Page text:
12 AWESOME PIECES OF TORONTO PUBLIC ART

It takes a lot of things to make a great city – good infrastructure, strong communities, abundant green space, convenient amenities – lucky for us, Toronto has it all in spades, including one essential element that puts us over the top, amazing public art. Walk around the city and, without even stepping foot into one of the world-class museums and galleries, you can be inspired by murals, sculptures, annual outdoor art events, and “the largest public art project of its kind undertaken anywhere in the world.” The city is a global destination for urban art. Step outside and discover inspiration on every corner, starting with these 11 awesome masterpieces.

Graffiti Alley, Queen Street West
Named by both the New York Times and Vogue as a Toronto “must-see”, Graffiti Alley is one of the most Instagrammed spots in the 6ix. The colourful 400-metre long lane runs south of Queen Street West between Spadina Avenue and Portland Street.

Love Locks, Distillery District
In 2014 the Distillery District welcomed a 9-metre long installation spelling out L-O-V-E and welcoming love locks from around the world. Thousands of locks now hang from the steel and reclaimed lumber structure. Drop by, add yours, and proclaim your love.

Underpass Park, West Don Lands
Between Cherry Street and Bayview Avenue, under the Eastern Avenue / Richmond/Adelaide overpass, you’ll find the murals of Underpass Park. An initiative of StART (StreetARToronto), the work, painted by internationally renowned street artists Troy Lovegates and Labrona, depicts 16 portraits of local residents as “pillars” of the community holding up the road above them.

Rising, Shangri-La
Just in front of the Shangri-La Toronto you’ll find Rising, a soaring stainless steel structure by Shanghai-based artist Zhang Huan. The sculpture portrays countless doves flying from a twisted tree branch that resembles the body of a dragon. Huan created the piece to advocate for “the harmonious relationship between humans and nature.”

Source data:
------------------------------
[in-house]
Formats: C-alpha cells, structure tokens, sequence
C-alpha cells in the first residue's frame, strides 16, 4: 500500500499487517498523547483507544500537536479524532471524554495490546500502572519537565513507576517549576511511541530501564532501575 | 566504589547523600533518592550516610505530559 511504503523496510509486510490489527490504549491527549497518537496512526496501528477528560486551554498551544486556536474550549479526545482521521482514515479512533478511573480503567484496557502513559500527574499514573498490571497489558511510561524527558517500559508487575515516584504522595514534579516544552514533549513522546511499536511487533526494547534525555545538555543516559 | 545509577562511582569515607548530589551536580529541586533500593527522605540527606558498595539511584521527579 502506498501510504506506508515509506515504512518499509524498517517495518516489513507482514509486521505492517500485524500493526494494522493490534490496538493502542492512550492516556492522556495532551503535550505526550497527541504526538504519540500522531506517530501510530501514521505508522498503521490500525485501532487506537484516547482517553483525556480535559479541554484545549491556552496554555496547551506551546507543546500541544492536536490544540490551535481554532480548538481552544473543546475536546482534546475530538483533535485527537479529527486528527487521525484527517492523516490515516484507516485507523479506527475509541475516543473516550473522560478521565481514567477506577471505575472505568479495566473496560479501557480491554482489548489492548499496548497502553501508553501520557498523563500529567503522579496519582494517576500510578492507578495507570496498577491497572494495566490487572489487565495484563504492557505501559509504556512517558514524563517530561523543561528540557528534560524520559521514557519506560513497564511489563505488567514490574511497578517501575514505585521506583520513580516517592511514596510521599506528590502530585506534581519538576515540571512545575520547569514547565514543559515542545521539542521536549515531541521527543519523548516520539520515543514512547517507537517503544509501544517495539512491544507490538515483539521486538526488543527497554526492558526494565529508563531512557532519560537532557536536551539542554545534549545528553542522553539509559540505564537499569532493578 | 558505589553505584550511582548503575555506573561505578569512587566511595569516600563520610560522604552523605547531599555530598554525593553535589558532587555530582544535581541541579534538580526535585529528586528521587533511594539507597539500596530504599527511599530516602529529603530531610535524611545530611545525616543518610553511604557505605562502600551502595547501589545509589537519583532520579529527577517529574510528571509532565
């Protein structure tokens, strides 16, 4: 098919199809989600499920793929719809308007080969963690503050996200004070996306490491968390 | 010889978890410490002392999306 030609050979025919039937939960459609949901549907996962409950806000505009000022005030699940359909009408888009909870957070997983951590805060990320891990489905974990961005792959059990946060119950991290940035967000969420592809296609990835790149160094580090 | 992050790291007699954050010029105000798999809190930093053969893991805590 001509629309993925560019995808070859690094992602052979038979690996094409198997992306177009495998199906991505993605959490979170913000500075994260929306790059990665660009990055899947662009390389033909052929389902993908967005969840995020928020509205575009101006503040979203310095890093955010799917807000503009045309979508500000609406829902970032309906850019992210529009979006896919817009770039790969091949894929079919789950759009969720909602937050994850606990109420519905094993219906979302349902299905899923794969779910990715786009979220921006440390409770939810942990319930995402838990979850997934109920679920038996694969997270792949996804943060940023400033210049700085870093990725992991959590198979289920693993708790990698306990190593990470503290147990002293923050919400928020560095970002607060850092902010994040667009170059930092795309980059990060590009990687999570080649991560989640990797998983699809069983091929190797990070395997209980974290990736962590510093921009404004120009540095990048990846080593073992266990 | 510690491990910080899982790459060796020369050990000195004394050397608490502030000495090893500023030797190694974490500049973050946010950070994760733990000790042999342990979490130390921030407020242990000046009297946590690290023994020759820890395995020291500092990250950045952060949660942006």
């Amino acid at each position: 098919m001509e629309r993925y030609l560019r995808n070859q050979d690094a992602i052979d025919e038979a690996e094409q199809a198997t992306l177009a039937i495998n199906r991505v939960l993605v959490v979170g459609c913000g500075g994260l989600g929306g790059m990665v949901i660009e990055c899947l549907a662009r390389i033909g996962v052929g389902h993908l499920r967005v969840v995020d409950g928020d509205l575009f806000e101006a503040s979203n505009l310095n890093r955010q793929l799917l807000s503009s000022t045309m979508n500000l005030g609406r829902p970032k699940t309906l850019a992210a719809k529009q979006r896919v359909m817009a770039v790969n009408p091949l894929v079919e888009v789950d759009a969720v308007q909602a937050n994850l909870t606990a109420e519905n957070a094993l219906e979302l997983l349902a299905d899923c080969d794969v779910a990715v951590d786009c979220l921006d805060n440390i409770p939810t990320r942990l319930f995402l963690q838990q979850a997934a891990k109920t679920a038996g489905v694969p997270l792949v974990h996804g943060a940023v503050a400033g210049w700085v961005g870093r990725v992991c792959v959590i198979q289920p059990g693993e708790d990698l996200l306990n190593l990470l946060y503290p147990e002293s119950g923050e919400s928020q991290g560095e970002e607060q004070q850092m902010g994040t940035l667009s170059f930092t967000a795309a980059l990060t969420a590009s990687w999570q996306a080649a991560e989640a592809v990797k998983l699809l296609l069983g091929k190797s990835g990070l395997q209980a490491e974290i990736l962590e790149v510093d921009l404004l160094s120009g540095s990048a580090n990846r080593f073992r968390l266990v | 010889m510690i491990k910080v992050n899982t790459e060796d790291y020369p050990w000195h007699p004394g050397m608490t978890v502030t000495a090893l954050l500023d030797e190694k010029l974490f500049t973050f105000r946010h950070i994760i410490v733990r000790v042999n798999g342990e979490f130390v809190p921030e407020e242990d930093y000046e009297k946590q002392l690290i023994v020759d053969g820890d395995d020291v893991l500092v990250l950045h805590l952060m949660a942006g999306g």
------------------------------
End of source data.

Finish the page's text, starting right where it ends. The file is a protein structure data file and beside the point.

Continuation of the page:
Tilted Spheres, Pearson International Airport, Terminal 1
For anyone who’s ever run through Terminal 1, trying to catch a flight, you’ve probably run right through Richard Serra’s Tilted Spheres. The enormous steel installation (which runs 39 feet long by 14 feet high) had to be installed before the terminal walls and roof could be constructed. Go big or go home.

Tom Thomson’s Canoe, Canoe Landing Park
It doesn’t get more Canadian than a giant red canoe overlooking Lake Ontario. The eye-catching sculpture by Douglas Coupland was inspired by namesake Tom Thomson, one of the country’s most influential artists of the early 20th century. Catch it during bumper-to-bumper traffic on the Gardiner Expressway or get up close and personal in Canoe Landing Park.

WinterStations, The Beaches
WinterStations is technically not a permanent installation, but entering its fourth year, the event has quickly become a source of annual inspiration as Canadians (and visitors) look for ways to beat the winter blues. The 2018 theme, RIOT, challenges artists to interpret active resistance through a riot of colour, material, and form among the snow and sand of the Beaches.